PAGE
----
Nearly five months after passing the toughest secondhand smoke ordinance in the nation, only three smoking complaints have been filed with Belmont, two of which were not enforceable, and a third unfounded.
That hasn’t stopped one City Council member from continuing the fight against smoking by possibly bolstering the regulation.
Belmont’s landmark ordinance received nationwide attention last year. It requires landlords to put no-smoking clauses into new or renewed leases at most apartments that share a floor or a ceiling with another unit. Smoking is also prohibited in indoor and outdoor workplaces, parks, stadiums, sports fields, trails and outdoor shopping areas. First-time violators could be subject to a $100 fine under the ordinance.
But the small number of complaints hasn’t deterred Councilmember Coralin Feierbach. Feierbach plans to suggest the city place no-smoking signs outside of buildings and other places where smoking is now prohibited.
Feierbach said she wasn’t surprised there have been only a handful of complaints so far, since the measure is complaint-driven and will not affect multiunit, multistory residences until Jan. 9, 2009. Once in effect, she said, people may start filing complaints about “their property being invaded” by smoke fumes, she said.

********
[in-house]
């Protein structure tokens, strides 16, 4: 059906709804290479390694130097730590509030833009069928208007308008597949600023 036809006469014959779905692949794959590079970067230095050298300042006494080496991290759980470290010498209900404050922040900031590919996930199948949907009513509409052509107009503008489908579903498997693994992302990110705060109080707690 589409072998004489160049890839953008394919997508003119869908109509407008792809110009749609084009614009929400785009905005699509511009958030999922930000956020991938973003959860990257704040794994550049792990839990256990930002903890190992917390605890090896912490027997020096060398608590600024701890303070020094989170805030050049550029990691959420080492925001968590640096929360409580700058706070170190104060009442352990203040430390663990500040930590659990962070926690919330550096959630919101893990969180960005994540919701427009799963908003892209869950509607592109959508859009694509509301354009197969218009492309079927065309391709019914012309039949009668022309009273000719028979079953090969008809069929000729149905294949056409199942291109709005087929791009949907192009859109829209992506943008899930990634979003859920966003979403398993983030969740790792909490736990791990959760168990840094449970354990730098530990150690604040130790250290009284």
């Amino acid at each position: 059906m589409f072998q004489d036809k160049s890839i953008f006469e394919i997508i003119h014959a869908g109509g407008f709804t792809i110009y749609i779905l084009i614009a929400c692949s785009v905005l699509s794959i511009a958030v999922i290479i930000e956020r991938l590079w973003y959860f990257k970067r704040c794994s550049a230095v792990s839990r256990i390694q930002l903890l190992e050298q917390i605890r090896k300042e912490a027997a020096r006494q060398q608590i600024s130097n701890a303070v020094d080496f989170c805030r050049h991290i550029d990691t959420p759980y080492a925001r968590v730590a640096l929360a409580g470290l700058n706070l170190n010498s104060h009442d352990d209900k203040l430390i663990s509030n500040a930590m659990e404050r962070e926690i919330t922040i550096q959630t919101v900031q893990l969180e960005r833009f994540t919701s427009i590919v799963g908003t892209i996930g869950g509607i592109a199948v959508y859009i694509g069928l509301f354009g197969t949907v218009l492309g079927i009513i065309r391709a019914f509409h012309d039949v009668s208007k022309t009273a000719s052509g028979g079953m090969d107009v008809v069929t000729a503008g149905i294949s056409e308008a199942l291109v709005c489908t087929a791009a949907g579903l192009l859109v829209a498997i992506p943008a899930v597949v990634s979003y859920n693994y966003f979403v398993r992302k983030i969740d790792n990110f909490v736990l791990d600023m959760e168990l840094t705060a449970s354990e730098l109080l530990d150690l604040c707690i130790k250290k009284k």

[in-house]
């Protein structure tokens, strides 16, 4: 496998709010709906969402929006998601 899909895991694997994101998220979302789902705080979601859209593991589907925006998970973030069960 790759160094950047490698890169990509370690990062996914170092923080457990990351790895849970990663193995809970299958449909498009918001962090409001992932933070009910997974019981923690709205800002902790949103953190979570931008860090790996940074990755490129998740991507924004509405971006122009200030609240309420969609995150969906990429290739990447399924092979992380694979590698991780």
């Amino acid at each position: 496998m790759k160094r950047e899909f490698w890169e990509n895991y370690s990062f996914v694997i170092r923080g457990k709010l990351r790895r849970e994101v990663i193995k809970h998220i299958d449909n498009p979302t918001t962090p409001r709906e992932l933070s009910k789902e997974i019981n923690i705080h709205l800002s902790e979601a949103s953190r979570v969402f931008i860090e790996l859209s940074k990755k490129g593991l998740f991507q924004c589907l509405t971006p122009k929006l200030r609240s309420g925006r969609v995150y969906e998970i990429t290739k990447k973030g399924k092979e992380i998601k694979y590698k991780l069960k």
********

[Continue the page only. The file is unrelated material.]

She said she thinks some people may not be aware of the specifics of the ordinance, so she would like to see no-smoking signs posted.
Of the three complaints, two came from people who live in multiunit, multistory apartments, but the complaints are not enforceable until the January deadline, said city’s counsel Marc Zafferano. The third complaint came from someone at a restaurant who suspected another customer of smoking a hookah pipe, but that complaint was found to be groundless, he said.
Nonetheless, Zafferano interpreted the low number of complaints so far to people “complying voluntarily” with the ordinance.
Among the critics ofthe ordinance was the San Mateo County Association of Realtors, who still maintain their opposition, said Michon Coleman, the association’s director of public affairs.
Coleman said she was relieved to hear no one has been cited under the ordinance so far.
“I’m glad to see it hasn’t turned into something where there’s just multiple, multiple complaints, or a way to have neighbor disputes,” she said.